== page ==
Cardiologists strengthen hearts at TAMC

| February 2, 2017 | 0 Comments
Mary Eiger, Tripler Army Medical Center Registered Dietician, discusses nutritional needs and improvements with a Cardiac Rehabilitation patient.   The cardiac rehab program incorporates nutrition and psychology classes into the fitness program in hopes of better educating patients as well as promoting optimal health and patient success.

Mary Eiger, Tripler Army Medical Center Registered Dietician, discusses nutritional needs and improvements with a Cardiac Rehabilitation patient. The cardiac rehab program incorporates nutrition and psychology classes into the fitness program in hopes of better educating patients as well as promoting optimal health and patient success.

Tripler Army Medical Center
Cardiology Services
HONOLULU — February is American Heart Month, and Tripler Army Medical Center is taking major strides to help patients understand the symptoms of heart failure, which many brush off as signs of “getting older.”

When patients are diagnosed with heart failure, their five-year survival rate is approximately 50 percent or worse than the survival rate for those diagnosed with colon cancer.

The Cardiology Department at TAMC is looking to change that.
Over 6 million Americans have been diagnosed with heart failure.  A person with heart failure commonly complains of fatigue or shortness of breath. In some cases, those symptoms represent something more serious.

In 2016, TAMC created the Heart Failure Team, which is dedicated to treating heart failure. It is led by Dr. Kimberly Lochner, its chief, and Dr. Ryan M. Smith, chief of Cardiology Services at TAMC.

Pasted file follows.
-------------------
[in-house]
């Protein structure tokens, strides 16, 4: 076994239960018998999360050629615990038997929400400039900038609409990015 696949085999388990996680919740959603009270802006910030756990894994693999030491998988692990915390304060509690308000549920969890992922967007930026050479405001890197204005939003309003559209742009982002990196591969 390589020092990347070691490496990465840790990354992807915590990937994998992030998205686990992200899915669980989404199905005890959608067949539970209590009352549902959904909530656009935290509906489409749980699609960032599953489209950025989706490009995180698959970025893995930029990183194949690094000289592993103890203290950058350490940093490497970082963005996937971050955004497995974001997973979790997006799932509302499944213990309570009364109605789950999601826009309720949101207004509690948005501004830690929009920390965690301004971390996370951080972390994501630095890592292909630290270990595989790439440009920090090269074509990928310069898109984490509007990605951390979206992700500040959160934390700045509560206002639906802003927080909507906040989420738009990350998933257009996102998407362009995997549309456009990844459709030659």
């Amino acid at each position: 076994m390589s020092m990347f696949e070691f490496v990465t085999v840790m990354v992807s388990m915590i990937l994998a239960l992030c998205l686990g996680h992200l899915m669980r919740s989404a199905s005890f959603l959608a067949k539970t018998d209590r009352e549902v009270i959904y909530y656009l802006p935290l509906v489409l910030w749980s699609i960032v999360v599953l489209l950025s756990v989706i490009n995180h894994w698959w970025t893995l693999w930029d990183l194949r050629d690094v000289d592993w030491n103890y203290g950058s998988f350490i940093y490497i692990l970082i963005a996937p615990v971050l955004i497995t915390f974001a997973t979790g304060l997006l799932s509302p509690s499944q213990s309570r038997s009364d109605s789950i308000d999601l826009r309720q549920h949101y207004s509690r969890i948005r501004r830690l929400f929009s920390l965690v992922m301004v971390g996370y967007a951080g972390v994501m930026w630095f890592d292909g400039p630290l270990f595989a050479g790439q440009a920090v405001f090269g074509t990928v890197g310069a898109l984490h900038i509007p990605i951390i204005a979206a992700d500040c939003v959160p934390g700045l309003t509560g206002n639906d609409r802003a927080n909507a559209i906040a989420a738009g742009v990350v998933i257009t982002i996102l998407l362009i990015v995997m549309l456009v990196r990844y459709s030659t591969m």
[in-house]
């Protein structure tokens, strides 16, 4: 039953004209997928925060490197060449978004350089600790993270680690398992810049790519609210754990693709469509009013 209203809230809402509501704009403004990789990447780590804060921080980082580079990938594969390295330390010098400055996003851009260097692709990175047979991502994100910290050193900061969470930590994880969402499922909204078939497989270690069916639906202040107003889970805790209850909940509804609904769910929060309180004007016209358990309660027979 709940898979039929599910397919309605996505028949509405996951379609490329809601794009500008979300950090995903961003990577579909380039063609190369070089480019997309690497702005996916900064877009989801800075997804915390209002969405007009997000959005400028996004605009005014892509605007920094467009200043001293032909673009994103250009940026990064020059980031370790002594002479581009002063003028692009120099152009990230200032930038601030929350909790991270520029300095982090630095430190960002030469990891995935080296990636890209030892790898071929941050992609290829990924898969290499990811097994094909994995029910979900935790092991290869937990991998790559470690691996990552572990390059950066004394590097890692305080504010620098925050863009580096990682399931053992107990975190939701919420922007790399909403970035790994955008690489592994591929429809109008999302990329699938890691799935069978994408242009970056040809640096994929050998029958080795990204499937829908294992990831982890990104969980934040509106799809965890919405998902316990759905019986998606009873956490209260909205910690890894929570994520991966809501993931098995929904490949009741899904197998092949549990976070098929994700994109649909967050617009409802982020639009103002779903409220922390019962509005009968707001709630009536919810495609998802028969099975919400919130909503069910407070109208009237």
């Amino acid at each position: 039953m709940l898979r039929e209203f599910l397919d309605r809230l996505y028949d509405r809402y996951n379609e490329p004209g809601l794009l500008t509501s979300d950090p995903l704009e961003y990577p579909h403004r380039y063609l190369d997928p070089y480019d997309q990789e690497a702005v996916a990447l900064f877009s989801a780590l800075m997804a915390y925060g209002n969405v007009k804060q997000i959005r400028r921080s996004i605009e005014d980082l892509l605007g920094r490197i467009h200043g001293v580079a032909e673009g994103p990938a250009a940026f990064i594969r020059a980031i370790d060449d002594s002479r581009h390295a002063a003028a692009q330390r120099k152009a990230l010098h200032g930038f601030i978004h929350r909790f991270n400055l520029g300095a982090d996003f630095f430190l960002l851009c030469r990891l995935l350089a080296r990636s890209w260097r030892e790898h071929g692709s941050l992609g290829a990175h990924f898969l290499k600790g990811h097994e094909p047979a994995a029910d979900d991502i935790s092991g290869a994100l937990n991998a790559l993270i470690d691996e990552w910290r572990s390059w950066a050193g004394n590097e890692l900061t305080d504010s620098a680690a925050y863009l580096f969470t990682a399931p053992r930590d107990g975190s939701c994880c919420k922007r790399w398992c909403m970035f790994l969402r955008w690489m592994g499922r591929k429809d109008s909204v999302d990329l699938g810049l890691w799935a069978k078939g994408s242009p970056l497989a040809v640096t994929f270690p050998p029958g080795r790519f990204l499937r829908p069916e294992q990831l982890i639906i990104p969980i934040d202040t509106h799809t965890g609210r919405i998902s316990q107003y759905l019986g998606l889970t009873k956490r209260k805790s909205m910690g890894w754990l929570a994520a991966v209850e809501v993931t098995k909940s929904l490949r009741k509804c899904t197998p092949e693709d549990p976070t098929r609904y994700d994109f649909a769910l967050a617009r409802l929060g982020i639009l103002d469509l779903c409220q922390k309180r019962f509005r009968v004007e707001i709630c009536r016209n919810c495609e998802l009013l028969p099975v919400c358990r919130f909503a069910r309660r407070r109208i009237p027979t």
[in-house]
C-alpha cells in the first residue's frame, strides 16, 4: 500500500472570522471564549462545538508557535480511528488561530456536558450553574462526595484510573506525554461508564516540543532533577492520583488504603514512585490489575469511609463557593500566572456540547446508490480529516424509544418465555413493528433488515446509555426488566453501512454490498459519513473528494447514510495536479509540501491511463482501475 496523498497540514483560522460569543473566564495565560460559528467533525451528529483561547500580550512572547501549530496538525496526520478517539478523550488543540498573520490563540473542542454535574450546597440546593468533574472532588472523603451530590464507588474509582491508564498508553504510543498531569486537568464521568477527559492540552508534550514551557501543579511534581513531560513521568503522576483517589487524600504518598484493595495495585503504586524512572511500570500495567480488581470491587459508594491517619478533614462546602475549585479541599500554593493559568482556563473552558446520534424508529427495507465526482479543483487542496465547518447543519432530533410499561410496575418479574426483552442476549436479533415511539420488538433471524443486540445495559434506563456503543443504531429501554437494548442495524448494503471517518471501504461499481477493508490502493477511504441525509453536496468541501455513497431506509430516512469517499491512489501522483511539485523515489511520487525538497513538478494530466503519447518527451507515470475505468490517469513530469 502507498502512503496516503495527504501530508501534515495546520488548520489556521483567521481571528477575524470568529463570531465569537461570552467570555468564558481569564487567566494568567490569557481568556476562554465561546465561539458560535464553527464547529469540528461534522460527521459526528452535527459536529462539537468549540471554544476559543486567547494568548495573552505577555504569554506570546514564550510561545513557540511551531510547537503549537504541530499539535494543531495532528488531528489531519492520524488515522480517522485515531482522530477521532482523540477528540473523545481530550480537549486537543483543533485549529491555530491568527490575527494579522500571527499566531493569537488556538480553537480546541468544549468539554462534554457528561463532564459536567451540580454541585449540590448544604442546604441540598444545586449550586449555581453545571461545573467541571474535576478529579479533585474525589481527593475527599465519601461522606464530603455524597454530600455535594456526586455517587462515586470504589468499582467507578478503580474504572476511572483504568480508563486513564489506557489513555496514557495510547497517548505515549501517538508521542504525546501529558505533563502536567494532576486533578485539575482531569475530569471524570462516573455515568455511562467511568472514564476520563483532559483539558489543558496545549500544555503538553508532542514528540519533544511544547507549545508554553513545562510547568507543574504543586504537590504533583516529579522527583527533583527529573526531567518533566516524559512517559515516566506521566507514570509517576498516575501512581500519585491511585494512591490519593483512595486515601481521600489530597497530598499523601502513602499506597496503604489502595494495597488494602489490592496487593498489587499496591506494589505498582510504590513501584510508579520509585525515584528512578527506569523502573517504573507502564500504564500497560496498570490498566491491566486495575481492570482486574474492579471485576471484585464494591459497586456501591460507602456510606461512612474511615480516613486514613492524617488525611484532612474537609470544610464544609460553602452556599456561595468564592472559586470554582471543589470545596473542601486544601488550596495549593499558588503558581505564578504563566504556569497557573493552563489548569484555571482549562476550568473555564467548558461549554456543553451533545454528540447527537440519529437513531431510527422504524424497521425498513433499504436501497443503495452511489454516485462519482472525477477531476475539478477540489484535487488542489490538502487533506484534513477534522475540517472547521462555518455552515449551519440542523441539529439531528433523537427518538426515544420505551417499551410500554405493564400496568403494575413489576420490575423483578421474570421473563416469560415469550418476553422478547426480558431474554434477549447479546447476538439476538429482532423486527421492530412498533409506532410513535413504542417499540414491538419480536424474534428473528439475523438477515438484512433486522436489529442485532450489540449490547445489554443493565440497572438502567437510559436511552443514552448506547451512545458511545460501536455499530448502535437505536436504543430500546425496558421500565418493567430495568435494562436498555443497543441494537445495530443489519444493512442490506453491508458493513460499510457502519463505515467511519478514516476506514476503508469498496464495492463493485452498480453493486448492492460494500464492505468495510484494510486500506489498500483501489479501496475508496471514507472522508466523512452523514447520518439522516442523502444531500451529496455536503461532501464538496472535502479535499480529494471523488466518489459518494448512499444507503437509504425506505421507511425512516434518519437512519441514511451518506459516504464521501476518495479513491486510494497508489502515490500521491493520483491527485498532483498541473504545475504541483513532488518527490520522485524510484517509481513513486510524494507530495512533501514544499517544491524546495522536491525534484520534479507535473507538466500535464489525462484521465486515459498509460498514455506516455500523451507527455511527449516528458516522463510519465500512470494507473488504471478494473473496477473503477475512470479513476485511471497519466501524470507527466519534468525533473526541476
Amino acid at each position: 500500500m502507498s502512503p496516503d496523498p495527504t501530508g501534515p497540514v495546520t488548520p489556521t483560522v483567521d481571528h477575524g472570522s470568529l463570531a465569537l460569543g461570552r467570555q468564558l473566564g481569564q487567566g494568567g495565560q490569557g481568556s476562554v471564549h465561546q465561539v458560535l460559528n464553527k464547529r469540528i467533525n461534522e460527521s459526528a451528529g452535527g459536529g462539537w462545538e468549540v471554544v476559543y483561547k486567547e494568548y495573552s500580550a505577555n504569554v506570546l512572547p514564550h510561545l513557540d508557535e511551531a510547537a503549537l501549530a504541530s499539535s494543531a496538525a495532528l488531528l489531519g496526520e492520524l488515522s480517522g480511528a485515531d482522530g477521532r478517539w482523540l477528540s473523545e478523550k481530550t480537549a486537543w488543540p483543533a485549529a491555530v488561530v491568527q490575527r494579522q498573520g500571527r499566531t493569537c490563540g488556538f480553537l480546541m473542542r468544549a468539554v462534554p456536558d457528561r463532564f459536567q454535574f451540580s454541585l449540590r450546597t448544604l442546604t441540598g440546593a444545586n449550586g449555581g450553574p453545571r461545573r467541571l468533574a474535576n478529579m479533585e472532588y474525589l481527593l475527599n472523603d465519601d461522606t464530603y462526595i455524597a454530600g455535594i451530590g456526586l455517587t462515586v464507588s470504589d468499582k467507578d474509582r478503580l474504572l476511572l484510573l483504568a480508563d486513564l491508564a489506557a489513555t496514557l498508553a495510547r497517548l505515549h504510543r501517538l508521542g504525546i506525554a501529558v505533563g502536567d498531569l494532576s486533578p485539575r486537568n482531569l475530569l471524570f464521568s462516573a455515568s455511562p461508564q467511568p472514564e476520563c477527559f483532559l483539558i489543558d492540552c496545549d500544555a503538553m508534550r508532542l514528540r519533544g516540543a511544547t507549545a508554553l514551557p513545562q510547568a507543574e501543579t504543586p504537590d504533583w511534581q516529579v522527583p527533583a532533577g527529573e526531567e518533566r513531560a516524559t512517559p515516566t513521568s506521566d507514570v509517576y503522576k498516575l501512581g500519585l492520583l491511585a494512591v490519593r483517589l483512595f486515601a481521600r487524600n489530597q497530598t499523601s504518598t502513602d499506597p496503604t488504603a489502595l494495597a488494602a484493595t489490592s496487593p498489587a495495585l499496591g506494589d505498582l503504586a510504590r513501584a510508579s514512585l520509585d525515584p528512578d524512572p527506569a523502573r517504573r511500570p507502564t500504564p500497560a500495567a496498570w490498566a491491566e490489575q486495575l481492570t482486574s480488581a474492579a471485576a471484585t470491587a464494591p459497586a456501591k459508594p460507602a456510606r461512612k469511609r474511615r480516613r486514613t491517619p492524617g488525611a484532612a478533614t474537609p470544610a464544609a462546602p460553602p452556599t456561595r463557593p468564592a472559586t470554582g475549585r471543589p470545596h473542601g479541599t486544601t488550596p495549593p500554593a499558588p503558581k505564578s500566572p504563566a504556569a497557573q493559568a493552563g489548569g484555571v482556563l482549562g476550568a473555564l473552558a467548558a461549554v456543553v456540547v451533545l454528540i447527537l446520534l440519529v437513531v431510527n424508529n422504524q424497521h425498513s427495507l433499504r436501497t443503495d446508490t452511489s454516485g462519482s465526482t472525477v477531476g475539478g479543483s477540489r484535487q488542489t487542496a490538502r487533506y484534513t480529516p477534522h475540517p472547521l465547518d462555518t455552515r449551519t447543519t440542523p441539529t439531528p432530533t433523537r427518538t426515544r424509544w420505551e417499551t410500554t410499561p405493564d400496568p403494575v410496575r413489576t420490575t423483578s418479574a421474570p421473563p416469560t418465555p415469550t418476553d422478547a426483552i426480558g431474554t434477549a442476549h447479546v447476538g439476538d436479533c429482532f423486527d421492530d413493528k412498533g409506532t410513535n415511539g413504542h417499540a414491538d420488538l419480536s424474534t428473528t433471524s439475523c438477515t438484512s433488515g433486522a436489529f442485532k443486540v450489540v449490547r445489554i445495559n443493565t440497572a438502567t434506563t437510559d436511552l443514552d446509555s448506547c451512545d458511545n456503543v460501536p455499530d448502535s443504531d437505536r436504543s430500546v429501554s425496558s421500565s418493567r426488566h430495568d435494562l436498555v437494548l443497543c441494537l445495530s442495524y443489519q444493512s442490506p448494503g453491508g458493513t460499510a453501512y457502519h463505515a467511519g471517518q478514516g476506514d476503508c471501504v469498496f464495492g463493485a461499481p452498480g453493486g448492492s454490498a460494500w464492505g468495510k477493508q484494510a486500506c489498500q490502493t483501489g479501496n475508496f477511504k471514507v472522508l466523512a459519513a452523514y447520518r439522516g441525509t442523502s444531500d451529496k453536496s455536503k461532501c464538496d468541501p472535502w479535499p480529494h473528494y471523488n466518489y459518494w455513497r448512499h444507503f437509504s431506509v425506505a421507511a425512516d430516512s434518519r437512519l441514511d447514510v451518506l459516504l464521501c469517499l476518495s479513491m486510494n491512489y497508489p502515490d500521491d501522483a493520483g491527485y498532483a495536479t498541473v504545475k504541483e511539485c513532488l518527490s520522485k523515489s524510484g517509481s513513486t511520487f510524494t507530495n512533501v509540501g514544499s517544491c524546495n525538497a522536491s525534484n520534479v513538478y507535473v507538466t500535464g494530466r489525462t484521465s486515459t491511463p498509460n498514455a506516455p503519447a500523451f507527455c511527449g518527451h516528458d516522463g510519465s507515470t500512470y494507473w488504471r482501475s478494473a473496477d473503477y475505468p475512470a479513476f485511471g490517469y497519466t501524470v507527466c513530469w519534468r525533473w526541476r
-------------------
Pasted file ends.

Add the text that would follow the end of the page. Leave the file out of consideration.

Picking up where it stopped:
Betchie Curran, Cardiology Health Technician, discusses todayÕs treatment with a Cardiac Rehabilitation patient.  The program is different for every patient, but focuses on strengthening, nutrition and fitness.

Betchie Curran, Cardiology Health Technician, discusses today’s treatment with a Cardiac Rehabilitation patient. The program is different for every patient, but focuses on strengthening, nutrition and fitness.

The care the team provides goes beyond seeing a physician several times a year. It has expanded the Cardiac Rehabilitation program, headed by Maedawn Alagao-Dizon, cardiac rehabilitation specialist, and has enrolled over 100 new patients.

Realizing the importance of informing patients of the risks of heart failure, the cardiac rehab program also incorporated nutrition and psychology classes and created a four-week course to better educate patients and promote optimal health and patient success.

“The passion that this team (has) shows in the immediate impact on patients,” said Smith. “The TAMC Heart Failure team has enrolled over 400 patients in their clinic in just a short period of time, and we have already seen a reduction in 30-day readmissions from 35 to 11 percent. They have also increased seven day follow-up visits from 11 to 55 percent. This is mostly due to the proper education and awareness of our patients.”

When asked about the Heart Failure Team, one patient said, “I feel like I am part of a family. You can feel the passion they have for their patients, and the Heart Failure Team helped give me my life back.”

The Heart Failure Team understands the work has only just begun and is looking to build on its success in 2017 by expanding its current programs and finding better ways to educate the community.
(Editor’s note: Dr. Ryan M. Smith, TAMC’s chief of Cardiology Services, contributed to this article.)

Point of Contact
For more information on heart failure, contact your primary care manager at 433-2778.

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Category: Health

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